A little history of Notre-Dame-des-Portes
The church of Châteauneuf
The current church (Notre-Dame-des-Portes in French) dates back to 1892.
A hoods’ lair!
Notre-Dame-des-Portes was named after a small Virgin Mary statue, displaying on the city’s ramparts during wars of Religion, to protect Châteauneuf’s inhabitants.
Did it work? We don’t know, but the terrible crook La Fontenelle passed by Châteauneuf, so we wonder!
The Breton plundered the little town.
Another crook, Yves du Liscouët, plundered Châteauneuf at the same time. He had about 300 men at his service, only Protestant men. Some of them went towards the chapel of Our-Lady.
Inside, they forced the tabernacle and found a sacred host. One Huguenot took it, threw it on the ground and wanted to crush it, but a priest turned up.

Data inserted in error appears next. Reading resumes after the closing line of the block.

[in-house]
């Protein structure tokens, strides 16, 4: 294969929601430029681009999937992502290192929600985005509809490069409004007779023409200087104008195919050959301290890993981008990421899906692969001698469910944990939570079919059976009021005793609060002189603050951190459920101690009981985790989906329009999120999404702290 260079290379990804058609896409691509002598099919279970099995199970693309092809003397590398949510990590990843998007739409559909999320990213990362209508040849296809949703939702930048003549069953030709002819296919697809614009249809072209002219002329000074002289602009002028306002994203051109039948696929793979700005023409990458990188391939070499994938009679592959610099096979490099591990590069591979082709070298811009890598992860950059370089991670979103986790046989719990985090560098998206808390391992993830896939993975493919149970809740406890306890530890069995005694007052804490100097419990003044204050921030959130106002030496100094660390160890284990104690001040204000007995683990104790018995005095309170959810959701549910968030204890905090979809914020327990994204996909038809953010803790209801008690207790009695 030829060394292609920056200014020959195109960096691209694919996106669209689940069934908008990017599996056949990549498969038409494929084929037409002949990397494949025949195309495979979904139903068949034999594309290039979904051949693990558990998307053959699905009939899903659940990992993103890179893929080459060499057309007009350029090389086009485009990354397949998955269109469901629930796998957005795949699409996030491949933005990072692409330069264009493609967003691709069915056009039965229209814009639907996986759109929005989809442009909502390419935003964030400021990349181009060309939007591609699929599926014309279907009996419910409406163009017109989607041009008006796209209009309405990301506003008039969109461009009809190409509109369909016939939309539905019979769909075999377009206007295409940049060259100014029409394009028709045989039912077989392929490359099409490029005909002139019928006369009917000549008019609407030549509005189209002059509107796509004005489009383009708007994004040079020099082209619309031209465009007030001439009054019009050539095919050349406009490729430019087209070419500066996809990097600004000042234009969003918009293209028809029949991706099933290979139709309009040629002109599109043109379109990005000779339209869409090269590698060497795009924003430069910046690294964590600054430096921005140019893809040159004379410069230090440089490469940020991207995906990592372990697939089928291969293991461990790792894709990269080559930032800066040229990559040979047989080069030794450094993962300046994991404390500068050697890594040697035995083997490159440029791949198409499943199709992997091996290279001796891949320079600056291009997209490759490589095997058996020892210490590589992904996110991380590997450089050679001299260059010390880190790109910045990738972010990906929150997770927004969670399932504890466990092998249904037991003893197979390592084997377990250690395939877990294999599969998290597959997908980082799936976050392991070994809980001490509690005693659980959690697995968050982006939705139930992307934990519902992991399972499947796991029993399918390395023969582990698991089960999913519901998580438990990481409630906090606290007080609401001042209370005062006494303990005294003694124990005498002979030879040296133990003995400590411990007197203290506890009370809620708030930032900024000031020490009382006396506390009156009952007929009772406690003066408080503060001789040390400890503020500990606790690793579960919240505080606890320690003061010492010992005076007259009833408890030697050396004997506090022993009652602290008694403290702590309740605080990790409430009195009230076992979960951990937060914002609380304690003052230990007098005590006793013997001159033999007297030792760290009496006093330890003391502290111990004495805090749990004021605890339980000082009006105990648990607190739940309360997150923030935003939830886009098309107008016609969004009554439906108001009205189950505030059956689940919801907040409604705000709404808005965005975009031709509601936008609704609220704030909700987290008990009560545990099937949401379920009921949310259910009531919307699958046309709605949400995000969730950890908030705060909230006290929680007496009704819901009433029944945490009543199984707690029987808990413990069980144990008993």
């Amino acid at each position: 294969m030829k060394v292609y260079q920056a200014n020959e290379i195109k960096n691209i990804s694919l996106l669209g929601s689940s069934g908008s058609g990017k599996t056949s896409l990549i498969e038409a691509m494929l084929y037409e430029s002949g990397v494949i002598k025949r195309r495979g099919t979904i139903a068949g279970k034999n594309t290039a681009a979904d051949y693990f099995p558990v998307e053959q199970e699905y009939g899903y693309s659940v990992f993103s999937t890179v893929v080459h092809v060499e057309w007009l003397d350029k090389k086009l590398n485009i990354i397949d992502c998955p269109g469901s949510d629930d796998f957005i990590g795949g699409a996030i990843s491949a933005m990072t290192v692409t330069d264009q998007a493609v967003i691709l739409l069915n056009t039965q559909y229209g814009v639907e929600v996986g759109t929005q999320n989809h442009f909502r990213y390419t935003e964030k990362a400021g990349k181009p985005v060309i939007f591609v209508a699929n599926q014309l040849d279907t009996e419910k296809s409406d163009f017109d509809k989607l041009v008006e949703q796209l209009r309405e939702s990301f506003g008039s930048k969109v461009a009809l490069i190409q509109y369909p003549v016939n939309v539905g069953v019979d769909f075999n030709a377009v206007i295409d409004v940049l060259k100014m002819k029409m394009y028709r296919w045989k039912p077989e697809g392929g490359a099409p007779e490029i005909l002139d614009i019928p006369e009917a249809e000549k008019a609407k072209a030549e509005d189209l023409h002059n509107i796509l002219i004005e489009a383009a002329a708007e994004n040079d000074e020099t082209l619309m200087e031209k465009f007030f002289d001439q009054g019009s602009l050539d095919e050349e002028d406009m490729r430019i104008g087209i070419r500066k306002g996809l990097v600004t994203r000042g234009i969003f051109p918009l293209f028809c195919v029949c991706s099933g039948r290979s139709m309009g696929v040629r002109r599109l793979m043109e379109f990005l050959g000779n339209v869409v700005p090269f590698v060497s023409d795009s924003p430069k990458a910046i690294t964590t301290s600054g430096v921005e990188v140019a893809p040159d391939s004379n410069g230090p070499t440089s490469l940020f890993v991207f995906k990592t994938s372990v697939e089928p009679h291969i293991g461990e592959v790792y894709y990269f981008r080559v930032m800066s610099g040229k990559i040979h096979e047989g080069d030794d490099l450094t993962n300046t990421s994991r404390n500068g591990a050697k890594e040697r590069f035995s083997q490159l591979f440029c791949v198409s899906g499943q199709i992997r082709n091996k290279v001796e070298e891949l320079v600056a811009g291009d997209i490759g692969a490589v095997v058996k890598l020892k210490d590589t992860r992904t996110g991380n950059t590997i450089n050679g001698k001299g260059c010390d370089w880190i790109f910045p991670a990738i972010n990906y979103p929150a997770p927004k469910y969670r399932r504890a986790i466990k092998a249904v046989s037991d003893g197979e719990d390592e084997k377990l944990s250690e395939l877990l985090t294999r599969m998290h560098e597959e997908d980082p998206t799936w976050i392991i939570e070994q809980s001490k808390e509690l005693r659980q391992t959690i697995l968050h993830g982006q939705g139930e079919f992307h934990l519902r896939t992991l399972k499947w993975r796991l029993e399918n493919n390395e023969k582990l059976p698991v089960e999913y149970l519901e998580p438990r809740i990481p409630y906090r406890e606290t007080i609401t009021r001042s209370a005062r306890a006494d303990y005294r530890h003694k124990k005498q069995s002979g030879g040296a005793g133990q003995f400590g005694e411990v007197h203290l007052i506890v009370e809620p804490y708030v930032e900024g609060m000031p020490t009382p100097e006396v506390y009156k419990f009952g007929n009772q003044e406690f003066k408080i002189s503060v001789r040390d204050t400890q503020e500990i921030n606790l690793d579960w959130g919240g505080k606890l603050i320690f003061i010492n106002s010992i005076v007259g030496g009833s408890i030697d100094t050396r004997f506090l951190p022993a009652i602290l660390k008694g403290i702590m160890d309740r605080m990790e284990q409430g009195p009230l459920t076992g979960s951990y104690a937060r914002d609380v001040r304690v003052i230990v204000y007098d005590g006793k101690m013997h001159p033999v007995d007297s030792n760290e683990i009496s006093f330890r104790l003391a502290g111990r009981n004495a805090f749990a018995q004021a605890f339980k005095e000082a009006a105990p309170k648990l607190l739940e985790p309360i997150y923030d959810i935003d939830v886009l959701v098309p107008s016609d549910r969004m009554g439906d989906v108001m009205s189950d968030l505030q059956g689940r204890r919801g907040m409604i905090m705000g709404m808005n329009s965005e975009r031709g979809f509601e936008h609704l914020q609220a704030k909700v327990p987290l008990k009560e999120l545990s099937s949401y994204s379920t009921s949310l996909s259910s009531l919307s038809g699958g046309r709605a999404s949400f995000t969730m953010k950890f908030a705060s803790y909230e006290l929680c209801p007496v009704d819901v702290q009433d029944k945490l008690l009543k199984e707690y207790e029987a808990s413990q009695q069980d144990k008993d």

He took the host and received Communion! Furious, the Protestant insulted the priest and stabbed him with his knife...
A silhouette in the Breton night
In short! Mary small statue was found in the trunk of a big oak.
A legend says some nights, in the wood surrounding the church, we can see Notre-Dame-des-Portes roaming in her immaculate dress, with a bright halo around her…
An apparition synonym of luck and wealth, say gossips!
The pardon? A typically Breton religious celebration! The one of Our-Lady-of-Doors was immortalized by Nabi painter Paul Sérusier (Gauguin’s friend, who lived in Châteauneuf).
It takes place every year in August, on 3 days. We have a pardon for sick persons, then a Mass in Breton, then a procession where the Virgin is carried by men, then the next day by women...